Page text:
A surveillance court order unsealed last week that details massive violations of Americans’ privacy by the FBI underscores why Congress must end or radically change the unconstitutional spying program enabled by Section 702 of the Foreign Intelligence Surveillance Act (FISA).

The opinion recounts how for years the FBI illegally accessed a database containing communications obtained under Section 702 and other FISA authorities more than 278,000 times, including searching for communications of people arrested at protests of police violence and people who donated to a congressional candidate. Section 702 authorizes the surveillance of communications between people overseas. But when a person on U.S. soil is in contact with one of these surveillance targets, that leaves their side of the exchange sitting in a database and vulnerable to these warrantless FBI searches. As the opinion says, “Notwithstanding this foreign directed targeting, the extent to which Section 702 acquisitions involve U.S. persons should be understood to be substantial in the aggregate.”

The pervasiveness of the FBI’s failure to comply with even the most modest reforms designed to limit the agency’s surveillance powers reveals two problems that Congress must address as it considers the Administration’s request to reauthorize Section 702.

First, the FBI is incapable of policing itself when it comes to trawling through the communications of Americans without a warrant. “There is a point at which it would be untenable to base findings of sufficiency untenable on long promised, but still unrealized, improvements in how FBI queries Section 702 information,” the court wrote. That point is now. The FBI simply cannot help but violate the law.

Second, the Foreign Intelligence Surveillance Court (FISC) is incapable of protecting Americans from the FBI’s unconstitutional searches of their communications. Since passage of Section 702 in 2008, Executive Branch leaders have argued that judicial oversight would ensure that the FBI and other spying agencies would not illegally intrude on people’s constitutional rights. That has never been true. Yet despite a series of well-documented violations by the FBI, NSA, and CIA, the FISC has consistently approved and reapproved the agencies’ ability to use Section 702. The newly released opinion is just the most recent, and perhaps most egregious, example of a judicial rubber stamp.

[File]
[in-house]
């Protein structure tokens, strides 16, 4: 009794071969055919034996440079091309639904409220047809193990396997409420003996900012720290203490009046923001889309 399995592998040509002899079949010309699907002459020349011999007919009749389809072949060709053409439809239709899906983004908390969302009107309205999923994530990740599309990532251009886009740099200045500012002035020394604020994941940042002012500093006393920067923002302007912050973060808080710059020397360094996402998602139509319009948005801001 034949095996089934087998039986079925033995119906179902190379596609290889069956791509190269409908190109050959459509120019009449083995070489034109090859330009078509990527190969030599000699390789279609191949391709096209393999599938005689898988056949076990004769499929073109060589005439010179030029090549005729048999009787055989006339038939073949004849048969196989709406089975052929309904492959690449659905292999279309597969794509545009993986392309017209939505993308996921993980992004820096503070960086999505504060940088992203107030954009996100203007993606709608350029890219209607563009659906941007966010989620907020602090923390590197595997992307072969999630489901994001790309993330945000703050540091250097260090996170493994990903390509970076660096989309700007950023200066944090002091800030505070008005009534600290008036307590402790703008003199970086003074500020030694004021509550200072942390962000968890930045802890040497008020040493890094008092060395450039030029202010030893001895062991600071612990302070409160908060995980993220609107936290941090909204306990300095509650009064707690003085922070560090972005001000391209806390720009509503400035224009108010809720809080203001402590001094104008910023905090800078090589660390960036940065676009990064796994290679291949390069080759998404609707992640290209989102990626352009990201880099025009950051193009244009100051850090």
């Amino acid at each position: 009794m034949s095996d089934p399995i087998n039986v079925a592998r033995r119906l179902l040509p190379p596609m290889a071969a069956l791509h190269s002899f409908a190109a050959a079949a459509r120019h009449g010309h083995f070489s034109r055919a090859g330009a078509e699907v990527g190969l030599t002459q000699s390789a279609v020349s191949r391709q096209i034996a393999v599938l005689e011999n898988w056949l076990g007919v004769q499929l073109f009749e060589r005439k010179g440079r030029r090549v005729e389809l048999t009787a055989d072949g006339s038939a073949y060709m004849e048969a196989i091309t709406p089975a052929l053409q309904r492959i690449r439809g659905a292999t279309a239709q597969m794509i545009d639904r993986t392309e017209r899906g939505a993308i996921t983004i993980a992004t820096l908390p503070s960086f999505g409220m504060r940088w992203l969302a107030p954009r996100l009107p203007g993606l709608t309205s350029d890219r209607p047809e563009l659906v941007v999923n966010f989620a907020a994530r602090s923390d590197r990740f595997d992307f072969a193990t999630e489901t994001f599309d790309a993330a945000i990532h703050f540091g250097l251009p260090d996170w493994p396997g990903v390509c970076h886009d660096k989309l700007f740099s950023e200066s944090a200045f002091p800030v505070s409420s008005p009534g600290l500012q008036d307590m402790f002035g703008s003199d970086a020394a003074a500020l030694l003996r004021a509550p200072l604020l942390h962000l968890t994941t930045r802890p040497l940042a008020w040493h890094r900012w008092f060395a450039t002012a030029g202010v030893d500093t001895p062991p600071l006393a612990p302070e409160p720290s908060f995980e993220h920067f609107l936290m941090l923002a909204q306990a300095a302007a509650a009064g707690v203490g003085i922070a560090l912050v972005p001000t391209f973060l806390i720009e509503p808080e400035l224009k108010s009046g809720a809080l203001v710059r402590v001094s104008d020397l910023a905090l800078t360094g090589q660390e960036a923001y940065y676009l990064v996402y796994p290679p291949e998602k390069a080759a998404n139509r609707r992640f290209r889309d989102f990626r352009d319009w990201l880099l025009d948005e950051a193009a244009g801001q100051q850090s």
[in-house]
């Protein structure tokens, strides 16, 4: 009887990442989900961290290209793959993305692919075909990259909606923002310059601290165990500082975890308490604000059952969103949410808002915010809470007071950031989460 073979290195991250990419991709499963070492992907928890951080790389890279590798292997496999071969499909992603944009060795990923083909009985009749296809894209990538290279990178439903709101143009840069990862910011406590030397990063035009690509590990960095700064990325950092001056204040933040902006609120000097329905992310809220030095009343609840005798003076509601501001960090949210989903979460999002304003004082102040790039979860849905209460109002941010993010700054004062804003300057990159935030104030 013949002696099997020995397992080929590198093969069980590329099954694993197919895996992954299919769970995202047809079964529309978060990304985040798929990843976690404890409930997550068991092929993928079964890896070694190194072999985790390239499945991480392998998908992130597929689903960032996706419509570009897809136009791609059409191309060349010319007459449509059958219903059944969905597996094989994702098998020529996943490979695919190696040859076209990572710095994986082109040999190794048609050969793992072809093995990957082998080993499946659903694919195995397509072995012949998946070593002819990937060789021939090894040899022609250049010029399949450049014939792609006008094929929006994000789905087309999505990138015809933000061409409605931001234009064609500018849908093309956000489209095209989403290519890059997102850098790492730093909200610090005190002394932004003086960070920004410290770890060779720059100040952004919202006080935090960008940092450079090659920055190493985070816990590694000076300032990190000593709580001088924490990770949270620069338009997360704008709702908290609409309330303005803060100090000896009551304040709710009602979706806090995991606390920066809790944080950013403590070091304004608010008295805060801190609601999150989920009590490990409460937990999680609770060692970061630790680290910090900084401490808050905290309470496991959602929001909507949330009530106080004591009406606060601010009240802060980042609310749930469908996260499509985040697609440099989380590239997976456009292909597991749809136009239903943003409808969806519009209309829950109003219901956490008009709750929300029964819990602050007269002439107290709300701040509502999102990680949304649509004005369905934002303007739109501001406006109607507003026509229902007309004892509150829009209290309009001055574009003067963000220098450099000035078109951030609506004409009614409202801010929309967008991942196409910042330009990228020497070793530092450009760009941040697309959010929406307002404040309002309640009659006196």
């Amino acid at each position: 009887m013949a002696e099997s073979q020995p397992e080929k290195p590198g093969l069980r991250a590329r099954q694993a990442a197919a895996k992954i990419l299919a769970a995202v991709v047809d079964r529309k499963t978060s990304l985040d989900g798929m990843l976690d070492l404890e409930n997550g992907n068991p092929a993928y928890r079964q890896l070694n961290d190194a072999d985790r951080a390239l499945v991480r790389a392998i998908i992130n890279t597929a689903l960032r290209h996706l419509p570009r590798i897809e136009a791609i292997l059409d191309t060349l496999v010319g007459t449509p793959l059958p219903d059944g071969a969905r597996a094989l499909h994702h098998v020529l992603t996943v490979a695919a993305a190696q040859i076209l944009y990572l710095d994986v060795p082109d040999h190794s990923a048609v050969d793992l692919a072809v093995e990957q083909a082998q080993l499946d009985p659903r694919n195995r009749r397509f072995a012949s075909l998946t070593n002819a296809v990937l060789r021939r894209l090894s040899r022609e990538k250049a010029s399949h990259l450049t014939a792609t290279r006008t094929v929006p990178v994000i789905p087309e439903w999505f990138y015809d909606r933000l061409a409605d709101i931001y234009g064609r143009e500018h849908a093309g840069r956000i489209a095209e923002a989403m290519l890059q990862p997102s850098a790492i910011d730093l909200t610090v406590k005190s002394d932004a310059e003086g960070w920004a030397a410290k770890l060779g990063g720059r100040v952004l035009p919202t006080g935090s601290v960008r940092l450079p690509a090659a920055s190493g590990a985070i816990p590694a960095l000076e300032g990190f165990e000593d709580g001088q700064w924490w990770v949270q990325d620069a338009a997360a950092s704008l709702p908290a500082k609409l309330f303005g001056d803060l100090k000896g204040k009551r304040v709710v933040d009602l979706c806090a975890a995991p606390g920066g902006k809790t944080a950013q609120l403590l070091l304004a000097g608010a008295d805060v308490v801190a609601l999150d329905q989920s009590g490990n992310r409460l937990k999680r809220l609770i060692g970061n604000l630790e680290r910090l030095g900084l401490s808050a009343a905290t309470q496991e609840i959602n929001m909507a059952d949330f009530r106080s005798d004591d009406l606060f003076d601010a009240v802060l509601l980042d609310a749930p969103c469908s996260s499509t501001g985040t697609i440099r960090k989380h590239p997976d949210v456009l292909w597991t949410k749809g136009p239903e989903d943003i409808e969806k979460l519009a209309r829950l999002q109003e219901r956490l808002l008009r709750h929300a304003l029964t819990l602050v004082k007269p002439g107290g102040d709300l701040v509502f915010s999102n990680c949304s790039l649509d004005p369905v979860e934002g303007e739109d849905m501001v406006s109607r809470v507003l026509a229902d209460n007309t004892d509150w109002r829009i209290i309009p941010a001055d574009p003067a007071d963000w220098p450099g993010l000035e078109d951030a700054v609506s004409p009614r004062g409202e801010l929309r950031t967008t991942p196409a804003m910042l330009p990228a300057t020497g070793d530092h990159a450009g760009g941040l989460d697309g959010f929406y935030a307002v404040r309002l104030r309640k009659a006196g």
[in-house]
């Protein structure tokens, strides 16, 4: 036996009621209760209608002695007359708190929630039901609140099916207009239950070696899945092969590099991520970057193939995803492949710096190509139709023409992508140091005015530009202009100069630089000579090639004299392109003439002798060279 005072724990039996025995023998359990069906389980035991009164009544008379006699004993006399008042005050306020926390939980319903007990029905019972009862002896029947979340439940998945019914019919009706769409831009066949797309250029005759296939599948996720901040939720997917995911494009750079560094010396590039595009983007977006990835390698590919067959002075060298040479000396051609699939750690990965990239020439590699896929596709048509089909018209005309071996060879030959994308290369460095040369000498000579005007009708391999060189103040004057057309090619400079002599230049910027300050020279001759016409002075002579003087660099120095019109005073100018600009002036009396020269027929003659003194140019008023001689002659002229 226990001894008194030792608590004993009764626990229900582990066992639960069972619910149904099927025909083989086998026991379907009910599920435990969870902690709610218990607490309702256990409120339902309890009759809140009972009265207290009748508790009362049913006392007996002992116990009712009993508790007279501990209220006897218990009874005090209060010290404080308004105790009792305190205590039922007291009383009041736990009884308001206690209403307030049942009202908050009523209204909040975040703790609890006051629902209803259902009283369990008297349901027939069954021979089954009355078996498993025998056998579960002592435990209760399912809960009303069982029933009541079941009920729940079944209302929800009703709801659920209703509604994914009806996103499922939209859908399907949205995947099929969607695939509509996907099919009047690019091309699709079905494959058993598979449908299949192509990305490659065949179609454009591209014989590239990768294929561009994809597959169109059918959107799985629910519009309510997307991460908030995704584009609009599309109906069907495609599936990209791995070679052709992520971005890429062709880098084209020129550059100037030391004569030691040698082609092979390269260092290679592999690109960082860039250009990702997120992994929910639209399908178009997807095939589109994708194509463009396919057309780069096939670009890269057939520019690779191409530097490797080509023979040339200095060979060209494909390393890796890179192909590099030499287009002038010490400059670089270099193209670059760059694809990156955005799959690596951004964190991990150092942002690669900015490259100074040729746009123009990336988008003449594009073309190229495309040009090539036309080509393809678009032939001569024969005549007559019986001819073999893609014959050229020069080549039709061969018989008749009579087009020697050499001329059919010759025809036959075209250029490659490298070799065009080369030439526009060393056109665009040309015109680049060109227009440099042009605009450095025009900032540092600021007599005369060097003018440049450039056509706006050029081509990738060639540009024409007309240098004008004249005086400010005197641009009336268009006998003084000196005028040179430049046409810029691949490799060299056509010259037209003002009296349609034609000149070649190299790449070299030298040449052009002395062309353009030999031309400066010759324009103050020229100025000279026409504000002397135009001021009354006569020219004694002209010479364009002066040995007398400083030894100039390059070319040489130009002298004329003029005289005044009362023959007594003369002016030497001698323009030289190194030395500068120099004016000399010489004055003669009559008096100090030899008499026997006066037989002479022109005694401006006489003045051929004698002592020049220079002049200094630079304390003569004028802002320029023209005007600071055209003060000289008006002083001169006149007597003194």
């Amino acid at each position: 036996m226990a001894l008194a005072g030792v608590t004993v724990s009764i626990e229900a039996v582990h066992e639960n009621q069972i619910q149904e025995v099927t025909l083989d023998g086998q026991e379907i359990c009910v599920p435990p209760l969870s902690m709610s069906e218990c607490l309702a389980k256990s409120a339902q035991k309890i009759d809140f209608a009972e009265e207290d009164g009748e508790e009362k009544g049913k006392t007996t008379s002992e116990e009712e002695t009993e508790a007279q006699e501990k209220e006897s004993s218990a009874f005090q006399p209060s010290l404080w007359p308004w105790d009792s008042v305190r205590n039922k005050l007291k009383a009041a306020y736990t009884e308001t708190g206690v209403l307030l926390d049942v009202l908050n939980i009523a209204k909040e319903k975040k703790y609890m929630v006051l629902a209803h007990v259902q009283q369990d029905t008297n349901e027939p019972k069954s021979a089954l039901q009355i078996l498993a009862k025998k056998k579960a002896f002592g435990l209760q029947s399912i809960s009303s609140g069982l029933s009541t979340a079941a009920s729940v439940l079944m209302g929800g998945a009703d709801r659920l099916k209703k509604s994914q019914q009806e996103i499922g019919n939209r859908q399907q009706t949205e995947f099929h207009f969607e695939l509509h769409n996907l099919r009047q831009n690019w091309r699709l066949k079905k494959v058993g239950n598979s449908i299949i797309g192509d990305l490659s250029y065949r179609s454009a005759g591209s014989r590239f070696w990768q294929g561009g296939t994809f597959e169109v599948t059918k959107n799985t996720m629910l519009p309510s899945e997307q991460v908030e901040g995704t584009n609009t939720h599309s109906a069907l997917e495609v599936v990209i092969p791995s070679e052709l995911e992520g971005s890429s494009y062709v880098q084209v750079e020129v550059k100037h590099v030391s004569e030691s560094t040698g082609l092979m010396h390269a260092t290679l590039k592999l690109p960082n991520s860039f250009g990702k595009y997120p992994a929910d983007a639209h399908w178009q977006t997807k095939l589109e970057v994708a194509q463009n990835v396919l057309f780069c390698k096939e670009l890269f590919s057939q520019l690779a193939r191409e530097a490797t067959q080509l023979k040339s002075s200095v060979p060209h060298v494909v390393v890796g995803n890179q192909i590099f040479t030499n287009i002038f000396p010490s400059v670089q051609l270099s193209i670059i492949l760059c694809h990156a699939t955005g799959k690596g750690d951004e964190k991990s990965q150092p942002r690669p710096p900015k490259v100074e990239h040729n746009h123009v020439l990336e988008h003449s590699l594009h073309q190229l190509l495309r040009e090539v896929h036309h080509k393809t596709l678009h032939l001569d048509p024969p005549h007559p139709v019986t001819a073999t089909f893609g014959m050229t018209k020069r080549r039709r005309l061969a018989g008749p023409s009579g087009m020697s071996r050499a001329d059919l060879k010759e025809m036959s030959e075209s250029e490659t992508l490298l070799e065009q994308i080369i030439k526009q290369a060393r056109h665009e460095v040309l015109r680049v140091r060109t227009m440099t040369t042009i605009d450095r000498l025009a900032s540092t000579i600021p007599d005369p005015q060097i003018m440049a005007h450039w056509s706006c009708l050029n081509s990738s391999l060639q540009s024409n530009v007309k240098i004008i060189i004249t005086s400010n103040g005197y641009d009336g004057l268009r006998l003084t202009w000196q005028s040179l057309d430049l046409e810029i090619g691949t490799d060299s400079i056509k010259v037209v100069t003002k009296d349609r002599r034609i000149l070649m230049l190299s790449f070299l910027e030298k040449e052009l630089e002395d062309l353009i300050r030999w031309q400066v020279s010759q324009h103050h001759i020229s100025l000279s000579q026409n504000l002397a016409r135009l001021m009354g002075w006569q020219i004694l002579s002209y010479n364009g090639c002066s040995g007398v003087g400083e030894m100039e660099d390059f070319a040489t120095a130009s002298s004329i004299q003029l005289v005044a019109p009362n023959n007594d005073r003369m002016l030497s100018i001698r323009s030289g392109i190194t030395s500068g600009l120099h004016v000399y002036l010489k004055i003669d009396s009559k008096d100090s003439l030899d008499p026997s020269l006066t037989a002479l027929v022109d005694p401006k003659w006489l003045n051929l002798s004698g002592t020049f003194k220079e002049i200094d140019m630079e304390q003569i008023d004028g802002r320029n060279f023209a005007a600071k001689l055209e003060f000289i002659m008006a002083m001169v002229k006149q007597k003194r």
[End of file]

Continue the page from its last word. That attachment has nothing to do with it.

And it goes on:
Congress can fix both problems by prohibiting the FBI from using Section 702 to engage in “backdoor searches.” Ending this practice will protect the constitutional rights of Americans to be free from warrantless surveillance and provide meaningful oversight of the FBI’s lawless domestic surveillance program. At minimum, the opinion reveals how badly Congress must reform Section 702, including by implementing better transparency measures to enable timely disclosures of agencies’ misuse of the law and a meaningful way for victims to challenge the government’s illegal surveillance.

Secret court kicks oversight can down the road

The FBI’s penchant for violating the Fourth Amendment and other limits on when it can query Americans’ communications obtained under Section 702 and other parts of FISA is well known. Since at least 2015, the FBI has consistently failed to comply with basic limits to prevent its agents from accessing people’s communications without a warrant.

Witnessing this well-documented pattern of lawlessness, the federal court charged with ensuring FISA surveillance is lawful has essentially given the FBI unlimited mulligans for all of its unconstitutional acts.

After recounting a series of disturbing queries that targeted protesters, people involved in purely criminal activity, and those who had donated to a political campaign, the court recognized that “compliance problems with the FBI’s querying of Section 702 information have proven to be persistent and widespread.” Although the court suggested that further incidents might prompt limiting who within the FBI could access information obtained under Section 702, it imposed no other restrictions on the FBI besides those proposed by the agency itself.